As an individual with a connection, albeit tenuous, with the recent events in Athens, I have been asked to contribute my thoughts regarding the planning and construction of a parking facility within that city’s august citadel, as well as the subsequent collapse of the citadel itself.
First of all, I must admit that while I personally harbored reservations regarding the overall practicality of the project, I had no idea that it posed the danger that we now recognize. Like many of my countrymen, I admire the great achievements of classical Greek culture, but I am no Cassandra.
After careful consideration, including a firsthand examination of the site by several of my firm’s senior engineers, the then directors of Hoher Aufzug AG of Stuttgart submitted a bid (see Addendum A.2 of the official Hoher Aufzug statement) for three elevators within what would be the excavated core of the Acropolis—one near each corner of the oblong complex and one very near its center, offset slightly so as to avoid blocking the area between the Parthenon and the site of the Old Temple of Athena. Before submitting the bid, the directors also consulted at length with their opposites at Ballard Associates of Shepperton, who undertook an initial survey of the site, and Ingegneri Agosti SA of Rome, whose bid to excavate the outcrop had been accepted by the Municipality of Athens. I note that the answers that we at Hoher Aufzug received from both Ballard and Ingegneri Agosti regarding the excavation (Addendum C.18) were entirely satisfactory and illustrated what appeared to be a complete understanding of the issues involved in the overall project. After all, Ingegneri Agosti enjoyed a particular advantage in having been the principal entity involved in placing a parking facility within Rome’s Colosseum. While that project was, admittedly, far less complex than the one contemplated for the Acropolis, its successful completion was a strong factor in gaining our support.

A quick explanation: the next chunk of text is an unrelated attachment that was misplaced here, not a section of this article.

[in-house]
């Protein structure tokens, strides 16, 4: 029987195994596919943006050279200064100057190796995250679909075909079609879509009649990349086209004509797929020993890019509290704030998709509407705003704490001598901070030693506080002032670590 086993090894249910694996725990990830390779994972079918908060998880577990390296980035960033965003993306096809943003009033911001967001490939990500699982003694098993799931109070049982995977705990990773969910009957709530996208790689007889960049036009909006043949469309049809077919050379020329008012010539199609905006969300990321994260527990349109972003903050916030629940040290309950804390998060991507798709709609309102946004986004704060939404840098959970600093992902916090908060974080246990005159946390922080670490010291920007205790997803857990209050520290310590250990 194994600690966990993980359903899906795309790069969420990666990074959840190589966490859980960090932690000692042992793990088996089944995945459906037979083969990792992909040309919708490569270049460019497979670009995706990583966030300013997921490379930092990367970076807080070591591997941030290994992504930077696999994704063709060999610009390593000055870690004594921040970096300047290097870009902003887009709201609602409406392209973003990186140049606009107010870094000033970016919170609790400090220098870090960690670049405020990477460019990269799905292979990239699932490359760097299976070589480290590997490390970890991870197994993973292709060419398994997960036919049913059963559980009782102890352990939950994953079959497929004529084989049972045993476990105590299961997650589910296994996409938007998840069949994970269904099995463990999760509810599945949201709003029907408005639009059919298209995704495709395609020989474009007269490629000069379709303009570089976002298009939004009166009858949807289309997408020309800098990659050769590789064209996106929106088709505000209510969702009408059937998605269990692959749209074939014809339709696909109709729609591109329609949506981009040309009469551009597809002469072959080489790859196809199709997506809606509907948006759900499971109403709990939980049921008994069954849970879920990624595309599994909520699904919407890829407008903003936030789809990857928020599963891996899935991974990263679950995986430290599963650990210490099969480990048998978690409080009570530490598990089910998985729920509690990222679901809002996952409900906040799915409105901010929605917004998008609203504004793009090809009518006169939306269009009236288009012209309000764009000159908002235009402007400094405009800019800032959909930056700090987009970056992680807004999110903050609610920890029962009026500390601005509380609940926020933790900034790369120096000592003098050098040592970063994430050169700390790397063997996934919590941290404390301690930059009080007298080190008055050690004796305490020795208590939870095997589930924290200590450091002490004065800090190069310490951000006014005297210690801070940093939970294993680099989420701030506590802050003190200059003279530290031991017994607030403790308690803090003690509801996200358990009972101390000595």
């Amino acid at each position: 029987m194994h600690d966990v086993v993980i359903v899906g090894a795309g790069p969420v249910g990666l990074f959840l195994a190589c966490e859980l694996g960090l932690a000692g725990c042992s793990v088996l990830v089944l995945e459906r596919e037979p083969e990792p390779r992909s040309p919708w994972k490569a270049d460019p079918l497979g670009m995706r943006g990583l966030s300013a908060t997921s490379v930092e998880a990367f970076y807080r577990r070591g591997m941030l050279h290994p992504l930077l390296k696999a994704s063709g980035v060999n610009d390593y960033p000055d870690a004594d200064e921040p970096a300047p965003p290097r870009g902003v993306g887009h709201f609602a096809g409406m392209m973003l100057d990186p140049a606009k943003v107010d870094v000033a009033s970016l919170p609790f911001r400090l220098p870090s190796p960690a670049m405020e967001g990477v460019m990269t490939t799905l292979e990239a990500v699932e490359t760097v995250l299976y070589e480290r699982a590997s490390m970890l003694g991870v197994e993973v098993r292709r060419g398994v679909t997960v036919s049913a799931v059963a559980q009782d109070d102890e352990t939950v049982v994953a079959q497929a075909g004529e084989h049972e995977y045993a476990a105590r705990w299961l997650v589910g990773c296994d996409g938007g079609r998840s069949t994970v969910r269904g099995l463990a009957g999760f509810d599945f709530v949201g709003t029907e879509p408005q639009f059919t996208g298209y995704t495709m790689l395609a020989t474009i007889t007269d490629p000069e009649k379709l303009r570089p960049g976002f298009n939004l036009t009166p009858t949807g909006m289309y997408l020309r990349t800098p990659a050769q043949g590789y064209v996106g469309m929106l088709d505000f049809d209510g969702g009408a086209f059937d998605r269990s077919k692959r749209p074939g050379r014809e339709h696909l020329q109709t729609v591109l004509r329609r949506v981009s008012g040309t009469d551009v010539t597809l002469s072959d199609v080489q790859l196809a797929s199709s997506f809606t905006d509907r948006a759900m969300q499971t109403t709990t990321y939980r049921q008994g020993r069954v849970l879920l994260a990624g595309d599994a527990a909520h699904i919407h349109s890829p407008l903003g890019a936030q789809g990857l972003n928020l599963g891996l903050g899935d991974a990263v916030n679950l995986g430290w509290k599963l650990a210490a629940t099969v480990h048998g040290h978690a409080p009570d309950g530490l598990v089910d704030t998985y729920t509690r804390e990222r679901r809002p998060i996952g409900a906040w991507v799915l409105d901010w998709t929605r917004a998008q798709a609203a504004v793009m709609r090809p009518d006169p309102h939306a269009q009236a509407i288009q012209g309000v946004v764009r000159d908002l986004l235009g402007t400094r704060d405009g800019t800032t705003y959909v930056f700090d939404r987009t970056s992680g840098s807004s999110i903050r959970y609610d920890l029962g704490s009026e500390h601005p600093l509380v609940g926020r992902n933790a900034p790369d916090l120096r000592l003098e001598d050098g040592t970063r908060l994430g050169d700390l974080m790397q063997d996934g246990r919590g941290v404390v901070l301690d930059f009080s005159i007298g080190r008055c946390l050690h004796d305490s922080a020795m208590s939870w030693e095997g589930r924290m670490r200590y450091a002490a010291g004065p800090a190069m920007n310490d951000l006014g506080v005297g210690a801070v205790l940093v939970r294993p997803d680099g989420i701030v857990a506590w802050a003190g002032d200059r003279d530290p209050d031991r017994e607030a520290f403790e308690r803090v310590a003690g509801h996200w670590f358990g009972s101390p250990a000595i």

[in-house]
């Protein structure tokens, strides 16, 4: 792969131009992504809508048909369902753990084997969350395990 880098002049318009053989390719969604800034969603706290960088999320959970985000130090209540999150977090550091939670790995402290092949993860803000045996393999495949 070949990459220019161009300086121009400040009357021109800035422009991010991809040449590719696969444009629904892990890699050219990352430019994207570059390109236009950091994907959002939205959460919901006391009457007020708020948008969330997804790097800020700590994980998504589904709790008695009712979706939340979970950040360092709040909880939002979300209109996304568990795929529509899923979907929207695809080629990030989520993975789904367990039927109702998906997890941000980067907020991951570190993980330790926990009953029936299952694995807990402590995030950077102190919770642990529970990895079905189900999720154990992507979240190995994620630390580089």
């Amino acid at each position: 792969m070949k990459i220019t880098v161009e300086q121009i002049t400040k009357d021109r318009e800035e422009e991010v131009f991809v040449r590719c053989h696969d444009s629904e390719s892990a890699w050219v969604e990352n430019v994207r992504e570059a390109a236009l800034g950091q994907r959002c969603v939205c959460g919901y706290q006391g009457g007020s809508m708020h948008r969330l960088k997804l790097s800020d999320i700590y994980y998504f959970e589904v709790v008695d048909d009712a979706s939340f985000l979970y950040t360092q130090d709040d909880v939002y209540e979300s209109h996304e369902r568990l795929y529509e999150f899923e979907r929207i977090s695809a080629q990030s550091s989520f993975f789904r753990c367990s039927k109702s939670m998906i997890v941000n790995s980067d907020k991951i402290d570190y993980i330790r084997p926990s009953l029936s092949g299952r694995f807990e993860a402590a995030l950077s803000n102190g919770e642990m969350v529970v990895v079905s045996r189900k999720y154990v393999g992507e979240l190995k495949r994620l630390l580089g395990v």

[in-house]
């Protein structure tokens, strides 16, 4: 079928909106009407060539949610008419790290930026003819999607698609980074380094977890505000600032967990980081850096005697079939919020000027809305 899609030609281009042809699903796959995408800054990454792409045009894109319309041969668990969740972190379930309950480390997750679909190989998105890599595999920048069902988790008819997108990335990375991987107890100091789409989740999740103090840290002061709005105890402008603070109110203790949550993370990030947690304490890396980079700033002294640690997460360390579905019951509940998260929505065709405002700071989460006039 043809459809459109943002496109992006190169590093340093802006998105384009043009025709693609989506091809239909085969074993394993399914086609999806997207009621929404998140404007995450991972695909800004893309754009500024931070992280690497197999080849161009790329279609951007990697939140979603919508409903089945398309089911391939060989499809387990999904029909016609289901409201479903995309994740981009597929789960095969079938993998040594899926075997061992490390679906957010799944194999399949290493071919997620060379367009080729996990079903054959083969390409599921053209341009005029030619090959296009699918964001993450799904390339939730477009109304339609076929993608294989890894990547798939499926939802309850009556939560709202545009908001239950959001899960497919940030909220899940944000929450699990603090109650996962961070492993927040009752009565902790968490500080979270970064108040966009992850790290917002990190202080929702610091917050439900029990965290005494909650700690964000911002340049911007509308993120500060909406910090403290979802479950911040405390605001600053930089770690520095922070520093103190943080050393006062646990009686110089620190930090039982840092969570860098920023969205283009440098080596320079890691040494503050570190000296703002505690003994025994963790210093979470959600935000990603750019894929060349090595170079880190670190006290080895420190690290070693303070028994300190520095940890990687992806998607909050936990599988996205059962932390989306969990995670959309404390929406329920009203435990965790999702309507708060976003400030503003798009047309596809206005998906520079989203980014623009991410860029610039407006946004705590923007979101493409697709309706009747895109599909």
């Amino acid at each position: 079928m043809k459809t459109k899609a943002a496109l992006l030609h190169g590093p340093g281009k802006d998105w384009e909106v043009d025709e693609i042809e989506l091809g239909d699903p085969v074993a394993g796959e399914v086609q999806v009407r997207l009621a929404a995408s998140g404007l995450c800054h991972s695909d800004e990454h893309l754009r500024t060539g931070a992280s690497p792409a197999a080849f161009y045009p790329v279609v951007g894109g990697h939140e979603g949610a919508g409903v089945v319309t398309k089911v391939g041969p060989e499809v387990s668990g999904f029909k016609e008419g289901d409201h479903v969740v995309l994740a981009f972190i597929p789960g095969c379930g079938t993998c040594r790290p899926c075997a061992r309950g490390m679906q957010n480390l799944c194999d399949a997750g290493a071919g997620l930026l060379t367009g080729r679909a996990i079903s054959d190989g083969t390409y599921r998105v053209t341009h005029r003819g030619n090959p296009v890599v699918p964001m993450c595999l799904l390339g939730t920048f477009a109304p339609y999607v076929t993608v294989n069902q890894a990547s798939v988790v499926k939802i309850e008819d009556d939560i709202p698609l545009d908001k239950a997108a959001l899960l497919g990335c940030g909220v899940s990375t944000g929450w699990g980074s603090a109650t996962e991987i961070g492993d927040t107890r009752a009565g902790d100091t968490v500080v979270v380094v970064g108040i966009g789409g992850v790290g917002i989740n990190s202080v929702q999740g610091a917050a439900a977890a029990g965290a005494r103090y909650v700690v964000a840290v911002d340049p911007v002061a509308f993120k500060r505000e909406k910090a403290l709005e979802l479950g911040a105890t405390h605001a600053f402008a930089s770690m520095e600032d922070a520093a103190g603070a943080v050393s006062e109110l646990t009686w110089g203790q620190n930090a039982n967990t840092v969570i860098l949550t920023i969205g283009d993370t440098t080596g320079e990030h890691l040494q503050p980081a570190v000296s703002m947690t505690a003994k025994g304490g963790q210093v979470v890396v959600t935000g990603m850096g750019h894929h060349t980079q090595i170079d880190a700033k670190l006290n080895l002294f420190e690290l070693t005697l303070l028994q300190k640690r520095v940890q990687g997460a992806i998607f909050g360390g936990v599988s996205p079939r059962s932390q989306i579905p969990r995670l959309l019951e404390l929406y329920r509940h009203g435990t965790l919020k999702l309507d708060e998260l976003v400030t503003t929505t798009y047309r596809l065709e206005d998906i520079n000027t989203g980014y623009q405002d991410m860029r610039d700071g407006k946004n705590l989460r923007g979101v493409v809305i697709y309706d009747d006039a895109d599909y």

I also note that by the time the project was completed, it had garnered the support of a large proportion of the Athenian population. Any solution to that city’s nightmarish traffic problems would have been welcome. But one that combined utility (providing long-term as well as short-term parking spaces for nearly three thousand vehicles) with the added benefit of rendering the monument accessible to the aged and the infirm was doubly welcome. We should also keep in mind the pride with which all Greeks remember their country’s first engineers, renowned figures such as Archimedes and Hero of Alexandria, and realize that a project of this magnitude was almost guaranteed to capture the modern Greek imagination. Perhaps most importantly, the project had received the official support of the Greek Ministry of Culture and Sports—the body responsible for preserving and maintain the country’s cultural heritage. Archaeologists, of course, remained fierce critics. I believe that everyone involved realized that winning over this learned body would be difficult, although we were convinced—incorrectly, it has turned out—that in time their approval would be forthcoming. With the benefit of hindsight, of course, their doubts have proven to be justified.